Romero: An Appreciation Part 04 – Land of the Dead

In 2005 Land of the Dead was released on the big screen and it was met with more disillusionment than any movie in the “Dead” canon, perhaps even more than any movie in Romero’s career. Ironically the movie was well received by the critics, which made many fans of the genre, and Romero in particular, wonder where they had been all these years.

In his ten year absence from the “Dead” Romero had continued to work in film, making movies that were consistently good though lacking the visceral punch that accompanied his earlier efforts in the “Dead” series. Anticipation could not be higher, Land had a hold over many horror fans that only something like Star Wars could approach in the mainstream world, and it is not hard to understand that the higher we build something up the easier it is to cut it down.


Land still possessed some well crafted characters, it still continued the tradition of pertinent and timely themes but nothing about it could compare to the earlier movies.

On its own merits Land is a flawed though enjoyable movie, it 9/11 inspired plot led naturally (dare I say “predictably”?) to themes of alienation and terrorism. The effects were good and the action consistent but the audience was after something more, something that pushed the movie beyond its horror roots into an area more readily associated with “real” film.

Night pioneered it, Dawn continued it and even Day took a meaty bite out of it, but though “Land” tried it simply did not have the stomach to keep it down.


With Romero’s previous films (even those not in the “Dead” canon) he had followed a simple style that Romero had developed over the years. He began to shoot using the academy ratio (4:3) back in the sixties, a ratio that he was well versed in from his years working in commercial film making. He moved to a letterboxed ratio (1:85) later, with “Dawn” and continued in this format for many years.

Shooting in “circular letterboxed” format (as opposed to anamorphic) required no special equipment or training. Essentially films are shot in academy ratio and then “cropped” to letterbox, so this change was not much of one, and it was something that Romero could do on the editing desk, a place where he was most at home.


With Land however Romero changed things dramatically, moving to a full anamorphic format that required a complete change in everything to which he was artistically comfortable. This is not to say that Romero could not handle the format, Land’s widescreen image is filled with detail and many of the audience might not have even noticed the change, but being proficient with a tools use does not make one an artist with it.

The film making world had changed and though Romero had managed to resist the urge to do so alongside it eventually it was a step he was required to take if he wanted to still work in the industry.

Land was also a first for Romero in so many other ways, Universal Pictures was releasing this movie, it was the first “Dead” movie to be edited digitally, his first in a purely anamorphic format and his first aimed at a new audience that he had not previously considered in his movies.


There is a distinct difference between what this reviewer refers to as “hard-core horror” and “pop horror”. Hard-core horror does not necessarily mean that the movie includes heavy gore or extreme situations, but it does mean that the movie is designed specifically for a horror enthusiast. Pop horror on the other hand are simply horror themed movies whose primary audience is much more broad, its aims are similar to any mainstream movie; to entice the broadest audience into the cinema.

Romero’s previous movies were designed primarily for a horror audience; little work was done in order for them to be accepted by the mainstream. Often they were, but if this happened it was happenstance and not by design. Land on the other hand, because of it being a major release from one of the worlds biggest distributors, had to have a broader appeal built into its design. This inevitably means that themes had to be universal ones, and had to be painted in wide brushstrokes, so that the maximum appeal could be achieved.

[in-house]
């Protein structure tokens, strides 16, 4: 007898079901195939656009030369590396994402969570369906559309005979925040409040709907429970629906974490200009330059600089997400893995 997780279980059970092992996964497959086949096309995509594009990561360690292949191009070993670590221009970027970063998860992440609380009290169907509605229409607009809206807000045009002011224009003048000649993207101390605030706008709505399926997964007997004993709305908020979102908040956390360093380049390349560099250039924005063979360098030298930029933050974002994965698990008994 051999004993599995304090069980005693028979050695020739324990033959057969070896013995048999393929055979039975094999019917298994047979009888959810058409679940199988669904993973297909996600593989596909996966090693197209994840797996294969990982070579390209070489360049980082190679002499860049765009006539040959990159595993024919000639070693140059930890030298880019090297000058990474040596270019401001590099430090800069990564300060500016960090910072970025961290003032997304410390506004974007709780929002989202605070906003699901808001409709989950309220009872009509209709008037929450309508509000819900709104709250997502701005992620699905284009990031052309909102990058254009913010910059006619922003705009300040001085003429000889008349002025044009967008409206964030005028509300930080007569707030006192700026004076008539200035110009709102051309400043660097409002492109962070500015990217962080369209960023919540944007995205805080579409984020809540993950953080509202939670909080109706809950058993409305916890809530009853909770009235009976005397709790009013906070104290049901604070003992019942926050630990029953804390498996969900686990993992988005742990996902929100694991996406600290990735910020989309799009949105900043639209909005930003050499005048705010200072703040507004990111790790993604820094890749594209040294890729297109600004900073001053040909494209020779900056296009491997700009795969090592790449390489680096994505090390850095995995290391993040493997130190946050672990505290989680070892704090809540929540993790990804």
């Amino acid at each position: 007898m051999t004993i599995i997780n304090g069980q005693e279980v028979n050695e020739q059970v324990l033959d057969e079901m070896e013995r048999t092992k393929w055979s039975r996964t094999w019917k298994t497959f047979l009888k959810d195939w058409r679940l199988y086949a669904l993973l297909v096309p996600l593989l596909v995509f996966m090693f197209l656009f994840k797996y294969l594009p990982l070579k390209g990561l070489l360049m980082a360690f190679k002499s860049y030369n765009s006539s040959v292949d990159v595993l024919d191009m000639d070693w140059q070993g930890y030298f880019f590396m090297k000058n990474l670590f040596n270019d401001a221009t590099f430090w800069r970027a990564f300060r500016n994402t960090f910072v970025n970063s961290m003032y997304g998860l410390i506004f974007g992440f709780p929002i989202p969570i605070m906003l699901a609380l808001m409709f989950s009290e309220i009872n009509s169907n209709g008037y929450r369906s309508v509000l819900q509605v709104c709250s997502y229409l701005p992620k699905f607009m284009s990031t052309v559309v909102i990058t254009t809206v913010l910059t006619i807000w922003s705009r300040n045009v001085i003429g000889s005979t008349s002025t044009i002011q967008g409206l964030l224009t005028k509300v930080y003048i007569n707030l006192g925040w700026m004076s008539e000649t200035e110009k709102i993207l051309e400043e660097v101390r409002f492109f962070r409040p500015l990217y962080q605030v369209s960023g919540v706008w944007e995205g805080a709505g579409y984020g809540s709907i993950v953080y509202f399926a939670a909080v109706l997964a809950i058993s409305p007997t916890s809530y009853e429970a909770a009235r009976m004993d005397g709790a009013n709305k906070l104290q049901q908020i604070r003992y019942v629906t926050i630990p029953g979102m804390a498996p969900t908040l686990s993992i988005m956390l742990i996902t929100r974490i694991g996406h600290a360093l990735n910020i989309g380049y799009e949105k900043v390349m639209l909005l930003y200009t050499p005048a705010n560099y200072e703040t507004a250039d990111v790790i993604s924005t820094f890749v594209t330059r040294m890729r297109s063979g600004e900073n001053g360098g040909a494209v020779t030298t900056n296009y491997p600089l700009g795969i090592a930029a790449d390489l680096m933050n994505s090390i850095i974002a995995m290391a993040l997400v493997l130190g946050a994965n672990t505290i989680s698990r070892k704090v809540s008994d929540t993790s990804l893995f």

Gamely Romero tried, dumping the habitual moments of self reflection and religious analogy in favour of pretty girls and big guns, but it was clear to Land’s audience that Romero had found something with which he had little understanding; and even less passion.

Land’s biggest problem is its casting, and specifically two aspects of that process. The first of these is that, unusually for Romero, too many characters in Land seem superfluous and many bear no influence on the story or its outcome. One such character is Slack (played by Asia Argento) who is little more than eye-candy, while another is Charlie (Robert Joy) whose character, though pleasant, seems to sit uncomfortably beside the films lead.


The second issue is far more complex, and has an equal footing in the way the characters are written, as well as those who played them.

Riley (as played by Simon Baker) is introverted and stoic, the common traits of a Romero lead, and although Baker manages this admirably, infusing his performance with many subtle traits that allows such an inward facing character to be a believable one; there is an incongruity between this character and the dynamic hero the film requires.

This is not a fault of Baker’s, unless it is a fault of over-competence. Perhaps Baker’s performance is too subtle, his mannerisms in inflections too hard to read amongst the mayhem. Perhaps this is exacerbated by the fact that his two main antagonists are played by such expressive actors as John Leguizamo and Dennis Hopper, who are terribly big characters to play against.


In many ways the characters follow the familiar tropes we have come to expect from a “Dead” film, with one or two small alterations, but perhaps the breadth of the characterisations are just a little too broad this time. The complex relationship between Riley (Simon Baker), Cholo DeMora (John Leguizamo) and Paul Kaufman (Dennis Hopper) leaves a little too much doubt on who is really in the right.

Leguizamo’s humanizing performance raises the character of Cholo to far more than the comic-book villain the character could have been otherwise. This, of course, is a good thing as is Bakers portrayal of Riley, the problem arises when we see these two characters in relation to each other while they both retain a subservient nature to the films real “big bad”, in the shape of Dennis Hopper’s Kaufman.


In many ways this is an extremely realistic approach and feeds into the main themes of the film, the complex nature of politics and power that drives acts of terrorism in the real world, but it also makes for characters that are hard to pigeonhole as heroic or villainous.